What the Research Says
By Karen Sampson Hoffman, MA
John Mitchell, PhD, has heard all about ADHD and cannabis product use. He is a researcher and assistant professor at the Duke ADHD Program. He's not surprised by the current interest in CBD oil for ADHD symptoms and is not impressed by arguments in its favor. "There is some efficacy in childhood epilepsy," he points out, "but when you look at the literature for anything else, especially psychiatric disorders, there's not strong support to say yes, this should be a go-to treatment, especially for ADHD."
He says the interest stems from people's desire to have more choices in treating medical conditions and in the changing perceptions on marijuana use. He points to several states that have made medical marijuana legal and a few states that are considering legalizing recreational marijuana use. "This interest in CBD is coming out more broadly in these perceptions of lack of harmfulness and the changing perceptions of marijuana use in general," says Dr. Mitchell. "For a lot of different disorders—PTSD, ASD, some addictions—[some people] are interested because it might have therapeutic effects when you isolate the CBD. But those studies are preliminary. When you look at the published literature on CBD there's nothing—it's limited to one study." He reminds anyone interested in CBD oil or cannabis products that there have not been the studies showing effectiveness or safety for these products when it comes to ADHD management.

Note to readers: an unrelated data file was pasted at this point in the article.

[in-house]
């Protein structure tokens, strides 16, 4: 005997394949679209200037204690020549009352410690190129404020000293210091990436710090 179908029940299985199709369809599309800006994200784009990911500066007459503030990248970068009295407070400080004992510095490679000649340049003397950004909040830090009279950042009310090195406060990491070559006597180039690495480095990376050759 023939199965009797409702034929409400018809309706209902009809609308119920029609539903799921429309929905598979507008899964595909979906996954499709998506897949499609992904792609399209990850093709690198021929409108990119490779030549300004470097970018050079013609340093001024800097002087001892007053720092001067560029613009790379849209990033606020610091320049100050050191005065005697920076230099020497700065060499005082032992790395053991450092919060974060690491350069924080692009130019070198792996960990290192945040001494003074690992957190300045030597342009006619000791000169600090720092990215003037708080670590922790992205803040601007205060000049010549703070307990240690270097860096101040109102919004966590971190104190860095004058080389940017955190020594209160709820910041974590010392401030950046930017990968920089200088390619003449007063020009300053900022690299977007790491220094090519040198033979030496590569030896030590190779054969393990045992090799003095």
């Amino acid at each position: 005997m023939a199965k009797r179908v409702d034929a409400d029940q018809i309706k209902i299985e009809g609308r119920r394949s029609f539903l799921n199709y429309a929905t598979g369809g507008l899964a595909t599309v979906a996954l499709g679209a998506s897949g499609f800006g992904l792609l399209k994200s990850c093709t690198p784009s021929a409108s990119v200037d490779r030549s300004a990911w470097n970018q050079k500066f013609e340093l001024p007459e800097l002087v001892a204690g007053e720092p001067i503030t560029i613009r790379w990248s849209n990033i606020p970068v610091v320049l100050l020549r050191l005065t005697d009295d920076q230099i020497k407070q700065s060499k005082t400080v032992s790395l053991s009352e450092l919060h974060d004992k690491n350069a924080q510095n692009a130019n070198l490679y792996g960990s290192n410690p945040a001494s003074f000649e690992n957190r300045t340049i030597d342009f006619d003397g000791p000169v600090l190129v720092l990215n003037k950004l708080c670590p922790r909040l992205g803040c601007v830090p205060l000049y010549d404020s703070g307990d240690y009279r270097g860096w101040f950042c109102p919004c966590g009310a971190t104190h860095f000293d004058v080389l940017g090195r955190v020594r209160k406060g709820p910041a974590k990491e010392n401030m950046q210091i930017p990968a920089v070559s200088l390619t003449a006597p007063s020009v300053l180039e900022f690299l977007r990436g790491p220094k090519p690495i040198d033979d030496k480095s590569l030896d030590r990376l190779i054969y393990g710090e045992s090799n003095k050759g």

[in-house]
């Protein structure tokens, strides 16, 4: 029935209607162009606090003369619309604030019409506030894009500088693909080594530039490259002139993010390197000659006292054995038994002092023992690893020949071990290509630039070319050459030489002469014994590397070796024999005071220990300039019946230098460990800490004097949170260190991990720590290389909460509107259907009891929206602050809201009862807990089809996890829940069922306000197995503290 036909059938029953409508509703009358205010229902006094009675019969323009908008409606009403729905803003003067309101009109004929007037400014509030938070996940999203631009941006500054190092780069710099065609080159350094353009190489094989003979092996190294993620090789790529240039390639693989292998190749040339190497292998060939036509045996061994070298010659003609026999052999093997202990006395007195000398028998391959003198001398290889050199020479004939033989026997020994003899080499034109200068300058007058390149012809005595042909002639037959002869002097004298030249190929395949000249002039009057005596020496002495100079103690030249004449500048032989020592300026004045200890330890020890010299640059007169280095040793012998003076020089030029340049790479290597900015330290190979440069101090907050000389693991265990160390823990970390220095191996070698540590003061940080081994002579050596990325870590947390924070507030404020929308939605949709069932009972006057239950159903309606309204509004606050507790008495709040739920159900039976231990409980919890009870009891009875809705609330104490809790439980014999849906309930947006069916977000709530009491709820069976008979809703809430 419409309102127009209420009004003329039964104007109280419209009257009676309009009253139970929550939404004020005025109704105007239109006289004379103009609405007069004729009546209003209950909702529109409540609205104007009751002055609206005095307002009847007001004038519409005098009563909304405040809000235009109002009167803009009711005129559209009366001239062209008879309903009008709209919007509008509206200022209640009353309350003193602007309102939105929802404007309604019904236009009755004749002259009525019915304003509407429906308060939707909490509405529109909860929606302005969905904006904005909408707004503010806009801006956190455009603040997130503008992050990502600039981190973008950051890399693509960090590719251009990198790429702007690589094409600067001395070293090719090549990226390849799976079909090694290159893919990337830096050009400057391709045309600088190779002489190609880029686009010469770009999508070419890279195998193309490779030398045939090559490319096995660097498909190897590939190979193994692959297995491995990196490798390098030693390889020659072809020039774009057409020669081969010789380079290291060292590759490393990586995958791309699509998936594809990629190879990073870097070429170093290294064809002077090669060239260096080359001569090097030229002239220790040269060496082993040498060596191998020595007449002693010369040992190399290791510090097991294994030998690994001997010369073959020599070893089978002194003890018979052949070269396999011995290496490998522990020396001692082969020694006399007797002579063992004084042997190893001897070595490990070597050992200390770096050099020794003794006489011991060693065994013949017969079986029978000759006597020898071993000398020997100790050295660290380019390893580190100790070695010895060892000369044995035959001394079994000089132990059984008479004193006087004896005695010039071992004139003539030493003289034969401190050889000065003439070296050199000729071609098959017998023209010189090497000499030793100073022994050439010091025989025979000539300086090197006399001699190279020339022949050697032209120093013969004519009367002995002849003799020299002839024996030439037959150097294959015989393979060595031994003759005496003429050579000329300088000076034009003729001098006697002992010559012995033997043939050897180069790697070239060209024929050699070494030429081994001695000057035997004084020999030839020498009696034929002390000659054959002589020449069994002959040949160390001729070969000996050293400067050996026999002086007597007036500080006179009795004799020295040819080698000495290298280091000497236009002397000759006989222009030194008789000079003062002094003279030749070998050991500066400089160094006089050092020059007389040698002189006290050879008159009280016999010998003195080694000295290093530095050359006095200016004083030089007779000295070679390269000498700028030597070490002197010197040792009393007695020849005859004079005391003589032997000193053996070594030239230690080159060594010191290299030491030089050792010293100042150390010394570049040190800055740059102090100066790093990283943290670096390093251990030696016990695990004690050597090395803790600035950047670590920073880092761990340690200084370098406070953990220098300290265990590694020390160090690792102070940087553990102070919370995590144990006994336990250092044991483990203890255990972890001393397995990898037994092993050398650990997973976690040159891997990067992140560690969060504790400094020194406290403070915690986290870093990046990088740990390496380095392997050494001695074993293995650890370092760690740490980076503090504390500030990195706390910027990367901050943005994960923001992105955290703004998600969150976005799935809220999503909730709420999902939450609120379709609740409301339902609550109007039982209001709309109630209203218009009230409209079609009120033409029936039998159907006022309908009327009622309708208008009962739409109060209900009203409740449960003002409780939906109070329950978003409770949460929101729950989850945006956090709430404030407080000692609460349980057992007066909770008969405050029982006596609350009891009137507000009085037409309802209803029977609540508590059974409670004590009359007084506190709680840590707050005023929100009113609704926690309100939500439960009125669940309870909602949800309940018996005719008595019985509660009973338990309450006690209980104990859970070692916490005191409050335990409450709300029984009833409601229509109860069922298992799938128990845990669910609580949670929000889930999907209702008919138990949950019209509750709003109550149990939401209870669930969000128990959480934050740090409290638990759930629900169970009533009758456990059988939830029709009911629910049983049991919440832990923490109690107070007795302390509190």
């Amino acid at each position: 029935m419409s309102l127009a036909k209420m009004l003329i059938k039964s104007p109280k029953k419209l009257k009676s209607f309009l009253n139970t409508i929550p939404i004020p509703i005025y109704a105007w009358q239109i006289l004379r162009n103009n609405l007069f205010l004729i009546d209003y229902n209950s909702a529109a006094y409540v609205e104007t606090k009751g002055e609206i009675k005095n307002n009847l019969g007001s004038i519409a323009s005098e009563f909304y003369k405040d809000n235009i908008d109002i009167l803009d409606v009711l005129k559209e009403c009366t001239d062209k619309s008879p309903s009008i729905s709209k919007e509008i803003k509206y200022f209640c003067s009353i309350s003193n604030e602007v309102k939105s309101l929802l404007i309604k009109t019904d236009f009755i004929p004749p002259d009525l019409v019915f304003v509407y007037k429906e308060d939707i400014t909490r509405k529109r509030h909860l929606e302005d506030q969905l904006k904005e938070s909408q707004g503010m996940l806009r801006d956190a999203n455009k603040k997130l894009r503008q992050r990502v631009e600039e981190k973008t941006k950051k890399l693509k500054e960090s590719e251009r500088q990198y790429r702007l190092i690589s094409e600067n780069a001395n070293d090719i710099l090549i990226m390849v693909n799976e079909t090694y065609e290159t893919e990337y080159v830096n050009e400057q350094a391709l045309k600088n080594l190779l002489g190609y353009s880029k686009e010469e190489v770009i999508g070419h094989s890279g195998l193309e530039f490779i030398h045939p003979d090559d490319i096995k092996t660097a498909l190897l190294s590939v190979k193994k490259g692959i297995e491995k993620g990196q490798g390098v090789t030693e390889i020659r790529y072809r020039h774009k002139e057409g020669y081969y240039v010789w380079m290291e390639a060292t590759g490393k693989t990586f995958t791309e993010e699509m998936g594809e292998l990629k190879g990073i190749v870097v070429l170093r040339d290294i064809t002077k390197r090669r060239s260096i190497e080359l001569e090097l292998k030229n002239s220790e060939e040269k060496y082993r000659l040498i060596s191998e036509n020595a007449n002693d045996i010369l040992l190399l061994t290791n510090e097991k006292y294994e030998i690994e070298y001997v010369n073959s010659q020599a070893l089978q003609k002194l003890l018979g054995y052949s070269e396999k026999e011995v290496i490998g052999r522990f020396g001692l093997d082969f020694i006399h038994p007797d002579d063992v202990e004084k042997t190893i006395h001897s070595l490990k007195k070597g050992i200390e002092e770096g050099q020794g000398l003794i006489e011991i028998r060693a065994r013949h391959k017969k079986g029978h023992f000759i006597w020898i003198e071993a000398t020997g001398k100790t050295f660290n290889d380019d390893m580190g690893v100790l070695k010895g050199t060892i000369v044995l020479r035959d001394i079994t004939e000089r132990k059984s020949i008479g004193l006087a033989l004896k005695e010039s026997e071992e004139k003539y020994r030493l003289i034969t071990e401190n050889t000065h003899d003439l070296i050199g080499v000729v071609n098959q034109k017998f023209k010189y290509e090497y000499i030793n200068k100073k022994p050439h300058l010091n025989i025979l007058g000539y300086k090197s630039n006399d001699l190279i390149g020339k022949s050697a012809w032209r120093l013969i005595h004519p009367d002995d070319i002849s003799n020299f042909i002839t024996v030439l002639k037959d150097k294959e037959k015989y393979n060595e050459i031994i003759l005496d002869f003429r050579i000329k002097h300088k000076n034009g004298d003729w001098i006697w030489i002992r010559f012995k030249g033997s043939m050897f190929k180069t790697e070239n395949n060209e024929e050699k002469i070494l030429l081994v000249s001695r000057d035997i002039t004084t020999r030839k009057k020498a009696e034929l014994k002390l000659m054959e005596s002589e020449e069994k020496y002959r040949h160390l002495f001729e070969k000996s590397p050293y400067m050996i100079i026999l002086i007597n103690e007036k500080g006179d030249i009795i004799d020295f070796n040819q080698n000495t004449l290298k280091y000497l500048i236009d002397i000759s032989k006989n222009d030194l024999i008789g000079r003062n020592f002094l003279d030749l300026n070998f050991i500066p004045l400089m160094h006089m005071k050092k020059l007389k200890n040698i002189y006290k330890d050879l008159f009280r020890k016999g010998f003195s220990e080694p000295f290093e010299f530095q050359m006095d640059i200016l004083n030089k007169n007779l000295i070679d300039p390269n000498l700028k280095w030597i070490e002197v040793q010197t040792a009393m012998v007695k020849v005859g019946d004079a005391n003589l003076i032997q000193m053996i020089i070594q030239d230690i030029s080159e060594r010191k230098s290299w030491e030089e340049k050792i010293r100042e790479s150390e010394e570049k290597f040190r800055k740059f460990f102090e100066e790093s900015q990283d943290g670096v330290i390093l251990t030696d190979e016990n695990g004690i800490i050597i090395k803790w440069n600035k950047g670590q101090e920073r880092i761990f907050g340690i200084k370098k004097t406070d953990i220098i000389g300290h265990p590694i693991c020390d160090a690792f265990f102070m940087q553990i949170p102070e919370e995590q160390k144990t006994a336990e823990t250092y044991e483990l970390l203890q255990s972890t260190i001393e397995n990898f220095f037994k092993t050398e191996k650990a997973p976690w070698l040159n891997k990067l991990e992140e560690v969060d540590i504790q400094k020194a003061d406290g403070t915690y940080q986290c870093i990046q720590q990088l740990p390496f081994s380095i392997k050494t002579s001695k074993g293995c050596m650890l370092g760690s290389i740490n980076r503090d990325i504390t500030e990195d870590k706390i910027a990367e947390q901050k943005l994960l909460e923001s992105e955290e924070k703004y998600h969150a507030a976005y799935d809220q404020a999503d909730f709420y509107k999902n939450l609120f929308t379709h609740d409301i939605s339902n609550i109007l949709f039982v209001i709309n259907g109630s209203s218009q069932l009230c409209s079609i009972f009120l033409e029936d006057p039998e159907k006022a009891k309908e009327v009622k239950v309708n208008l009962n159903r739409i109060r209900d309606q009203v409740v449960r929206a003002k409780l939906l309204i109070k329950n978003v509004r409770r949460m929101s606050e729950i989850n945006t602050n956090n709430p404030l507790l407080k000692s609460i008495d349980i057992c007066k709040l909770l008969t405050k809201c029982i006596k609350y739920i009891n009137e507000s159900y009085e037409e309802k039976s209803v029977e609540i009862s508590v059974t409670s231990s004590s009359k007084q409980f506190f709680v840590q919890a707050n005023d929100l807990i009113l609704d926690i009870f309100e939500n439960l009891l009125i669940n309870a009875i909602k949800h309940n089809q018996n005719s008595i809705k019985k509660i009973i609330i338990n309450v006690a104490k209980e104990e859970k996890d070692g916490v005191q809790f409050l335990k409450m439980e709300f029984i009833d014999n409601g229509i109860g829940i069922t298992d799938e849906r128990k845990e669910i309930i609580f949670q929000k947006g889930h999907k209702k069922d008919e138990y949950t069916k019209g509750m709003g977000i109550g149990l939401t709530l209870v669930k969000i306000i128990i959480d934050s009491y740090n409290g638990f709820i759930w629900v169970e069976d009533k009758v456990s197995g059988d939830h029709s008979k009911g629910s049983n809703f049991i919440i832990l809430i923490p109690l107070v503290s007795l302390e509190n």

What about the question of CBD oil being a more natural option than a medication? It comes from a plant, after all.
"Natural doesn't necessary means it's less harmful," says Dr. Mitchell. "If I were a parent, I would want it to be pure. Which means it's actually less natural, because it has to be refined."
Other considerations, he says, include how well-refined a CBD oil might be—are the THC and other potentially harmful components fully removed—and the fact that there are no longer-term studies on CBD oil use for children or adults. He adds that there are well-researched and effective non-medication treatment options, such as parent training and lifestyle adjustments, that are shown to be effective in managing ADHD symptoms.
There is also the question of CBD oil becoming a "gateway" to marijuana use by a young person. Dr. Mitchell says a young adult who took CBD oil as a child might not see the difference between it and marijuana use for symptoms management. Marijuana use has well-researched effects on physical and mental health and can make ADHD symptoms worse, he says.
"The literature shows there are harmful effects," says Dr. Mitchell. "There are impacts on cognitive ability, motivation. Especially for those who are younger and smoking more, there is an impact on IQ.”
ADHD Medications Help Guide
Medications Used in the Treatment of ADHD
To Try or Not to Try?
Alternative or complementary treatments for ADHD
Sometimes people look for treatments for attention-deficit/hyperactivity disorder (ADHD) that they hope will work together with―or even instead of―their doctor’s treatments. Doctors and others treat ADHD using methods that have been very carefully studied, tested and proven effective. These methods include medication and behavior treatment. Yet there are many other treatments for ADHD that people hear about from friends or on the Internet.